Q: What cuts can local government make to reduce the burden of the pandemic on taxpayers?

A: While I am certain there are some cuts that can be made to the village budget, I think those opportunities are "de minimis" in comparison to the benefits to be had by implementing a villagewide pro-business agenda. A vibrant business community is the key to reducing the tax burden on Lisle residents and also brings with it an increased quality of life.

                                                                                                                                                                                                                       
 

Q: What do you see as the most important infrastructure project you must address? Why and how should it be paid for? Conversely, during these uncertain economic times, what infrastructure project can be put on the back burner?

A: Given the history of Lisle's problems with stormwater and flood management, I don't believe that issue should ever take a back burner. Beyond that, the village's master plan from 2018 lays out quite a few low-expense, non-disruptive methods of improving the parking, walkability, and attractiveness of the village. I believe we should hold off on major infrastructure projects until we have seen a resurgence of business activity. We should see what form that economic growth takes and then plan out infrastructure improvements to support the new form Lisle has taken.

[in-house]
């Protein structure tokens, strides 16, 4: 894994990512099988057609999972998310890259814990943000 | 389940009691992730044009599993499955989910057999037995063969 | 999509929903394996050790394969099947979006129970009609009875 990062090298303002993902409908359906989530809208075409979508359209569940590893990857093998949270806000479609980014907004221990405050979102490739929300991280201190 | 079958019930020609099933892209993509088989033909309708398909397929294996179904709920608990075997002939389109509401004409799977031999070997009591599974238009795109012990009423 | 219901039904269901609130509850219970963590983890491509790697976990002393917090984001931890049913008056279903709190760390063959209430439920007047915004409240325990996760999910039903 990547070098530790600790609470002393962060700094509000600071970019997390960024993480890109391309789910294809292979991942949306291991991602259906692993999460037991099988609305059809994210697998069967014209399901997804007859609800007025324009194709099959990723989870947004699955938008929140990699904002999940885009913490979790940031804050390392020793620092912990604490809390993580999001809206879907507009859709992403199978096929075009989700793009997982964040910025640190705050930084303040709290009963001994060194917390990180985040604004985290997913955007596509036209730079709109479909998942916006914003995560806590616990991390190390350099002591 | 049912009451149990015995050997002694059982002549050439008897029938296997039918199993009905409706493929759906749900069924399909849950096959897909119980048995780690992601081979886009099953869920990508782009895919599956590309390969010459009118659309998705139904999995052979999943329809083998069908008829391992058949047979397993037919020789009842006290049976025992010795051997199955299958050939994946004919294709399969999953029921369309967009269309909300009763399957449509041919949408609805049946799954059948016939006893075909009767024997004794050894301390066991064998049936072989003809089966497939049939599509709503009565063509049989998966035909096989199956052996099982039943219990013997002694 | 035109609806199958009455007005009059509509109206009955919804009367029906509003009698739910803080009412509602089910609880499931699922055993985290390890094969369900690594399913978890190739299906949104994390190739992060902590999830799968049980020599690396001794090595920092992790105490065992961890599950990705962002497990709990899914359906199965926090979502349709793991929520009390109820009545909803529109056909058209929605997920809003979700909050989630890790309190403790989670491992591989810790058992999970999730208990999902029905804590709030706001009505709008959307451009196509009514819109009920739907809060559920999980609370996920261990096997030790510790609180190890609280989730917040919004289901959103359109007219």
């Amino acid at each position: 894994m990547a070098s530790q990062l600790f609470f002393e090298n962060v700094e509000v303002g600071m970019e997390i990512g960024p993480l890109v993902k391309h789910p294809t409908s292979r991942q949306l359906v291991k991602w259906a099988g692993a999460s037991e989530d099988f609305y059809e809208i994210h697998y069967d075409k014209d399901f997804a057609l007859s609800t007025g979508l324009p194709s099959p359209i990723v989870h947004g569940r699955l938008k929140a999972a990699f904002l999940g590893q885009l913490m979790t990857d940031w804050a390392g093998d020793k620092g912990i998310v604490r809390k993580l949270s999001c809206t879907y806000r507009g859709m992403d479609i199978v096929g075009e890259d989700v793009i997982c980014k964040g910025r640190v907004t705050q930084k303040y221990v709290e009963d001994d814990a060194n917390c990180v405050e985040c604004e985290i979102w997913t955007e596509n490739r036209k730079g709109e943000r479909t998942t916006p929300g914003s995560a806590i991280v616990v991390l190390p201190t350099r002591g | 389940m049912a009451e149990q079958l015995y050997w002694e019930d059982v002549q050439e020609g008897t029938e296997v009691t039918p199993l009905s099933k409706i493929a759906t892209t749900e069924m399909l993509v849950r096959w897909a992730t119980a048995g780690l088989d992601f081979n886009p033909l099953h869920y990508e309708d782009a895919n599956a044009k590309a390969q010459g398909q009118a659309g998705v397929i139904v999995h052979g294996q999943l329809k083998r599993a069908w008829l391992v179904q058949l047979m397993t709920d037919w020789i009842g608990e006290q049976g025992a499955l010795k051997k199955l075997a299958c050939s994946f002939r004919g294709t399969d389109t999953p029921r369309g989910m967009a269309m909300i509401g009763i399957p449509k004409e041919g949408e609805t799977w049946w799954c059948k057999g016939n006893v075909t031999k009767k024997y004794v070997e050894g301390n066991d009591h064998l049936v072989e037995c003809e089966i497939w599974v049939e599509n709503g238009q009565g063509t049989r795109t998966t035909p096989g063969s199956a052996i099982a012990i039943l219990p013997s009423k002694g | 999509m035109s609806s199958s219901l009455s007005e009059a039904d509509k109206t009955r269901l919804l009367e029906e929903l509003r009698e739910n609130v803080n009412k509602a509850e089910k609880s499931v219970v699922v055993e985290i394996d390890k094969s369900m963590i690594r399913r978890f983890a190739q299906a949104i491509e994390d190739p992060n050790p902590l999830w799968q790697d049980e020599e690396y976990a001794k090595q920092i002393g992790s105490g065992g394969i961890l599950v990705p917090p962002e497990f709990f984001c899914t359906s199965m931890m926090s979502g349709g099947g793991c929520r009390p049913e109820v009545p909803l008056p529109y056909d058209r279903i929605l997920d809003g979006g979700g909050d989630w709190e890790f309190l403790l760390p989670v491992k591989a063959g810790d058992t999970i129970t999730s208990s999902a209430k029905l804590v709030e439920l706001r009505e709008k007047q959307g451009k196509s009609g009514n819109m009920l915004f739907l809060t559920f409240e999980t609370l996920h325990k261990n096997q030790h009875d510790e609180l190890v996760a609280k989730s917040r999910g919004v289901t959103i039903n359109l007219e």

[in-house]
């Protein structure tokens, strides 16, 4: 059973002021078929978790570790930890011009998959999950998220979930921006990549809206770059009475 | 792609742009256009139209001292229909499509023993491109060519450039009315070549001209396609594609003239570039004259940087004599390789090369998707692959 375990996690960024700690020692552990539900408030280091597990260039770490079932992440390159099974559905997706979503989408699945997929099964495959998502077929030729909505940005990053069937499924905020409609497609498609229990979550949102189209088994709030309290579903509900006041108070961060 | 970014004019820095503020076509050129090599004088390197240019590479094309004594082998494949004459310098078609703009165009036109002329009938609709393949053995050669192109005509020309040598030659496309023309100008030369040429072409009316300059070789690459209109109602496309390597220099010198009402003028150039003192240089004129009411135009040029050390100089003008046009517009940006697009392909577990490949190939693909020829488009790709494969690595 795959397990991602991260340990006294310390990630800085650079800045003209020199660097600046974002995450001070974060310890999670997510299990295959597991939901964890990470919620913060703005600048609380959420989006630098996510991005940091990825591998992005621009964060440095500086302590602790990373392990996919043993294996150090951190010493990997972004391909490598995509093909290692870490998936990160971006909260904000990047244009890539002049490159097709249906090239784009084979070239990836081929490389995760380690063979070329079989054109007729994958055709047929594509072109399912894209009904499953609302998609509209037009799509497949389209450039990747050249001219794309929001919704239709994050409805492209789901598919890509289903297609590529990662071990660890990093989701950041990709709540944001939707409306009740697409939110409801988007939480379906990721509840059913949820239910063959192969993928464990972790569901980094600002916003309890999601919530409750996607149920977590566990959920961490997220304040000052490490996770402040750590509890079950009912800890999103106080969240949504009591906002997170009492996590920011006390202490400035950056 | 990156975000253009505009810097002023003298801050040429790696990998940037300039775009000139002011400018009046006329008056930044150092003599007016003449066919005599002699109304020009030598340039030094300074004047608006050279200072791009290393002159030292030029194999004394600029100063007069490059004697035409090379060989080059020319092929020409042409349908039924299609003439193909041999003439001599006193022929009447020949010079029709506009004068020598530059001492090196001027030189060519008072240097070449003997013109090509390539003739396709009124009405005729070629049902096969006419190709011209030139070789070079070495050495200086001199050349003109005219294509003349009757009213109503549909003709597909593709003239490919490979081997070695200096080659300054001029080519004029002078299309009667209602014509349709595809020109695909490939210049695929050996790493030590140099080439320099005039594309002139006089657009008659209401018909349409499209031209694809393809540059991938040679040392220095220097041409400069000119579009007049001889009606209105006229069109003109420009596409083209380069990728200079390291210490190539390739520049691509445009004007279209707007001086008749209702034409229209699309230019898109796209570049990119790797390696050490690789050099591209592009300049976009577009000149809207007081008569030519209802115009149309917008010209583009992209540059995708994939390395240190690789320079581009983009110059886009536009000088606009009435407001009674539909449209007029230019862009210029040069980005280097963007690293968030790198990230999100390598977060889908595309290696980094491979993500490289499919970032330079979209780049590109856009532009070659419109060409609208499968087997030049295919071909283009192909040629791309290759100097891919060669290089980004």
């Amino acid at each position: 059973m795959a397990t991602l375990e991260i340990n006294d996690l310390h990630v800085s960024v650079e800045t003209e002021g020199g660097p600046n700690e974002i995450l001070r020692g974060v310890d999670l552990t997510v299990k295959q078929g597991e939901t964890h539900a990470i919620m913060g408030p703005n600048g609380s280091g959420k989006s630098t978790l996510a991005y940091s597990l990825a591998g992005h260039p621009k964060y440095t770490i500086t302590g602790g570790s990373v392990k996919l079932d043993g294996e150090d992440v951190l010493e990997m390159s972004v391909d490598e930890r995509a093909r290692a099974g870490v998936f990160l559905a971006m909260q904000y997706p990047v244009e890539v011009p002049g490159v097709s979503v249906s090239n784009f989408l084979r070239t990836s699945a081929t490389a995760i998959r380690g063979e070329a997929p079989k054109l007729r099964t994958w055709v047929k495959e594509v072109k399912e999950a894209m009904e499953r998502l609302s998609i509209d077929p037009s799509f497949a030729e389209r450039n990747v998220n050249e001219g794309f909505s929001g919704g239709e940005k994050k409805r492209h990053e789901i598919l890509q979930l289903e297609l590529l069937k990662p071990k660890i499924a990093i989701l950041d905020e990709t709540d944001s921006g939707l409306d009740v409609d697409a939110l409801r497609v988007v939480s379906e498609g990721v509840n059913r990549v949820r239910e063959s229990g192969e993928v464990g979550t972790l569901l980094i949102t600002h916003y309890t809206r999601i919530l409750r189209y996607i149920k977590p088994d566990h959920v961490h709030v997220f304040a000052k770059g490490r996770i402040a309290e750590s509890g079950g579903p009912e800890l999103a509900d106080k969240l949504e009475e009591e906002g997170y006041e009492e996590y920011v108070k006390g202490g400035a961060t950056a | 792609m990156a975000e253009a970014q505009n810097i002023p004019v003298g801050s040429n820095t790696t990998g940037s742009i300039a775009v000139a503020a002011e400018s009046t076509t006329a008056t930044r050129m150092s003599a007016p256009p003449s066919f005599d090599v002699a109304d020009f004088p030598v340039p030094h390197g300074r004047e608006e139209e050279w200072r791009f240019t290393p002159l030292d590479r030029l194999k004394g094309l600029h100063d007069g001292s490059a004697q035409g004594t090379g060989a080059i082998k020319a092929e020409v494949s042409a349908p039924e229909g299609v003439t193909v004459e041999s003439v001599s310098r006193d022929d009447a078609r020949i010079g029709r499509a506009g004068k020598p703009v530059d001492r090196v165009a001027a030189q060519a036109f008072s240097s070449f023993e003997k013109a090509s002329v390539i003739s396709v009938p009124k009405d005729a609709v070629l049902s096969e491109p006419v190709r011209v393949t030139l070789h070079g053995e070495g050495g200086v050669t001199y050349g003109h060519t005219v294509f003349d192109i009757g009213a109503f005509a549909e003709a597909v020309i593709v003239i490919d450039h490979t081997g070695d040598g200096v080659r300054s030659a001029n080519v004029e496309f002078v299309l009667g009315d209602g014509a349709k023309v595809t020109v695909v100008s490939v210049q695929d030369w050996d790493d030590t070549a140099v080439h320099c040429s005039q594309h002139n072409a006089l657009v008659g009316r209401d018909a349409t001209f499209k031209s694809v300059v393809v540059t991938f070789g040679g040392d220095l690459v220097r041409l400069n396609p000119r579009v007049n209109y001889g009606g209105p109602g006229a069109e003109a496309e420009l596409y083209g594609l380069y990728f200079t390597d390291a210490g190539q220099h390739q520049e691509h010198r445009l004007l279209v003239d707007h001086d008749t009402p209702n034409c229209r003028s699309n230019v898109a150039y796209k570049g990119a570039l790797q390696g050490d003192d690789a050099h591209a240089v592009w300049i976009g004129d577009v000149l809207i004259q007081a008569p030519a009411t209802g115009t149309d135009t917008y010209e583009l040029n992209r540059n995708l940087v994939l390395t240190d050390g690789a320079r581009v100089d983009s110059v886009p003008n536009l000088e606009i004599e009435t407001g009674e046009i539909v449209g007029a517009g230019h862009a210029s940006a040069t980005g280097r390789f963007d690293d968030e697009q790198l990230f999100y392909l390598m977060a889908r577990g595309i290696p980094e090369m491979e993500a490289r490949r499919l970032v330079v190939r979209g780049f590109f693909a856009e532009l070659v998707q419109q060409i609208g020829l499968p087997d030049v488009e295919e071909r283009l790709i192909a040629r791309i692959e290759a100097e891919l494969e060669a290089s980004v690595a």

Q: Do you agree or disagree with the stance your board/council has taken on permitting recreational marijuana sales in the community? What would you change about that stance, if you could?

A: I disagree with the stance the board has taken regarding marijuana sales. While many of the supporters of cannabis sales focus on possible tax revenue lost to neighboring towns that do allow cannabis sales, I think the real issue comes down to individual freedom. The government's role in "guiding the morals" of people is in direct opposition to the fundamental values this country was based upon: individual freedom, personal responsibility, independence and personal privacy. The times the government has embarked on these legislative crusades, like 18th Amendment Prohibition, have proved disastrous.

Q: What's one good idea you have to better the community that no one is talking about yet?

A: I believe attracting and supporting local businesses is the key to a prosperous Lisle. One key stumbling point in attracting great businesses is Lisle's reputation for being difficult to work with. Until that reputation is addressed and reversed, our new business deal flow will always suffer compared to our neighboring towns; solid, smart, well-capitalized, and profitable business opportunities will simply leave Lisle off the list of possibilities. We have some great existing programs and other new ideas to assist new businesses, but if we never get that first meeting, prospective Lisle entrepreneurs will never hear our story.